Our family is just freshly back from the Carnival Miracle 12/6 – 12/21 round-trip Hawaii, and let me say what a pleasure it was to once again be on the high seas. And I might also add, high they were. Being our 3rd Hawaii round-trip with Carnival at about the same time of year, we expected weather, but the swells this time were steadily rising; our captain, however, did a great job handling the situation, and though it did result in being late to port, and eventually missing Maui completely, he brought the vessel safely into the islands.
Traveling with our daughter and her family, we got to see the vessel and the islands through freshly amazed eyes, and the adventures proved to be everything we could have wanted. Walking in ports, lunch at Keoki’s Paradise in Kauai (a favorite from past journeys), visiting all over Honolulu, and for our son, climbing Diamondhead for an astounding view of the city and ocean below all added up to a wonderful dream come true for them – and us.
In Kona, which we visited for 2 days due to weather challenges in Maui, we first enjoyed the sights and sounds of their street festival, got the lay of the land, and then on the second day took a shuttle to Kahalu’u Beach Park, a sheltered cove where we swam with turtles, multi-colored parrot fish and even an occasional humuhumunukanukaapua’a (the state fish).
Food onboard Carnival Miracle was a welcome surprise, even for Diamond cruisers like my wife and me. It’s not easy planning unique meals for 15 days, and yet we experienced flavorful, well-prepared dinners every night of the cruise. The variety allowed all of us to find at least SOMETHING each evening – and in some cases we had real decisions to make. “Let me see, will it be Lobster and Shrimp, or rare Prime Rib? Or Lobster, Shrimp AND rare Prime Rib?” Hard choices!
There are a few shout-outs we want to bring to the attention of Carnival; first, on this voyage were Hawaiian Cultural Ambassadors who instructed us in the islands’ history and people while guiding us through the making of orchid leis (the equal of any we had bought ashore), palm bracelets, and instructing in the playing of the ukulele (prounounced “oo-koo-lay-lay”) and dancing the hula. It was a hands-on immersion into the culture of the islands’ inhabitants – by the islands’ inhabitants!
Second, Michelle, the naturalist whom we first met on our last Alaska cruise, was onboard providing a wealth of information about the island flora and fauna almost every day. She is so well-versed in the subject, having spent about 17 years in Hawaii. In addition, she worked tirelessly to retrieve and rescue errant sea birds that came aboard our vessel, returning them to the wild as soon as they had been nurtured back to health.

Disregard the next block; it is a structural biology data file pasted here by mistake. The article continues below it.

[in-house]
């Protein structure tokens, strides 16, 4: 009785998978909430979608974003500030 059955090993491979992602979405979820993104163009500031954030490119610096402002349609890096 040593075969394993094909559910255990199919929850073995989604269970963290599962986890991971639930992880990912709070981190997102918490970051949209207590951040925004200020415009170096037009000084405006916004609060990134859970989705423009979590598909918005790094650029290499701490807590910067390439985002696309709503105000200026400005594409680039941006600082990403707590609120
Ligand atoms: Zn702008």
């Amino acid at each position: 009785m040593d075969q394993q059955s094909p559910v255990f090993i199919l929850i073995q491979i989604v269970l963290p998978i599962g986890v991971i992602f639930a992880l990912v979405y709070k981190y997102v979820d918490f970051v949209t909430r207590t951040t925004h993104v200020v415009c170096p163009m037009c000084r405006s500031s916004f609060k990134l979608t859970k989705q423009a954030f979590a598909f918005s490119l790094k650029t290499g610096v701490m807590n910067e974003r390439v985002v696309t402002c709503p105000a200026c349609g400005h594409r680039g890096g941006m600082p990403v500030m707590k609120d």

Finally, a word of appreciation for Carnival Guest Services, who have always been there to assist, but this cruise they went above and beyond. Because of ports being rearranged and/or missed, excursions and car rentals that we planned – which were not through Carnival – needed to be addressed. Being at sea, it was impossible for us to contact them, but Guest Services made ship-to-shore connections whenever needed, and we were able to reschedule everything. Much has been said about the way this cruise was handled, but I cannot give enough kudos to this team who literally saved the experience numerous times for us.
Entertainment is one area where Carnival has always shined. From their Vegas-quality shows like Ticket to Ride ( a Beatles tribute), Carnival Legends (a tribute show with guests as performers with live orchestration in the theater, to multiple musical venues throughout the ship and their constant Punchliner Comedy Club featuring famous headliners, the guests always had opportunities to be entertained. However, as with any situation, there are always things which beg for improvement. In the case of Carnival, considering their attention to providing quality entertainment, we were astounded at how poorly the karaoke experience was compared previous Carnival cruises. Hampered by poor equipment, unsatisfactory schedules and above all, abysmal venues, it was a dark spot on an otherwise stellar cruise.
Once responsible for the highest drink sales at Carnival, karaoke on Miracle has been relegated in most cases to a hallway outside the Bacchus Dining Room, misleadingly named Jeeves’ Lounge. The majority of this “lounge” does not afford a clear view of the performers, and contains insufficient seating for attendees, leading to arguments over seating. Whenever an announcement is made overhead, music stops and has to be restarted. Many performers never returned to karaoke after the first night, and when we asked why, they cited the venue.
While this was a sore point, we found the overall cruise to be wonderfully planned and executed. We have been promised by Carnival that new karaoke equipment is pending, and anticipating this, we are already eagerly anticipating our next trip with Carnival.
Nicely sized balcony just right for romantic viewing.